Course Instructor Days Times Room


Why present a work of literature in dramatic form? What role does live performance play in the expression of literary ideas? And how does drama respond to the society from which it springs? Does it regurgitate cultural ideas, parody them, or critique them? In this introduction to the literature of drama written in English, we will read (and see) plays and performances written in English, beginning with Medieval mystery drama and concluding with cutting edge 21st century experimental theatre. We'll learn how to read and analyze a script, how to discuss plays as literature while keeping questions of performance firmly in view, and we'll investigate the historical periods that gave rise to these plays. We'll read widely across variety of genres including Medieval mystery or morality plays, Renaissance Comedy, Revenge Tragedy, Restoration Comedy, Melodrama, Comedy of Manners, American Epic, Musical theatre, Historical drama, and collaborative experimental play. We will attempt to see as many live and recorded performances as we can, as well as stage our own.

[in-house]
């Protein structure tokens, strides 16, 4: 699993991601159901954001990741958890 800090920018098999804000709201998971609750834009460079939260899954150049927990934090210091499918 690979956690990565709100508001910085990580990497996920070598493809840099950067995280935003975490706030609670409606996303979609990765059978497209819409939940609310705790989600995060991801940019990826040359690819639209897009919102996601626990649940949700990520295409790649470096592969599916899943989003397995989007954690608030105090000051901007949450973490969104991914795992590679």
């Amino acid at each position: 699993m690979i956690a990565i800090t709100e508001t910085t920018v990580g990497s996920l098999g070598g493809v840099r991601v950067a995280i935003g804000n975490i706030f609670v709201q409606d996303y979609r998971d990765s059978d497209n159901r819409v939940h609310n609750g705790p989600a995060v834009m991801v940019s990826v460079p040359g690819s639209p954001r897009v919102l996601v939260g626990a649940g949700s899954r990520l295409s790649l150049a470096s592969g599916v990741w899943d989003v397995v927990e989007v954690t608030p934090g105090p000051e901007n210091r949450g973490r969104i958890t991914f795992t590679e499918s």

We will read a selection of plays taken from this longer list:

Anonymous, Everyman

John Lyly, Gallathea

William Shakespeare, Othello

Aphra Behn, The Rover

George Bernard Shaw, Pygmalion

Oscar Wilde, An Ideal Husband

Tennessee Williams, A Streetcar Named Desire

Samuel Beckett, Waiting for Godot

Amiri Baraka, Dutchman

Caryl Churchill, Top Girls

Timberlake Wertenbaker, Our Country's Good

Tom Stoppard, Arcadia

Lynn Nottage, Sweat

Lauren Gunderson, I and You

Lin-Manuel Miranda, Hamilton

Anne Washburn, Mr Burns: A Post-electric Play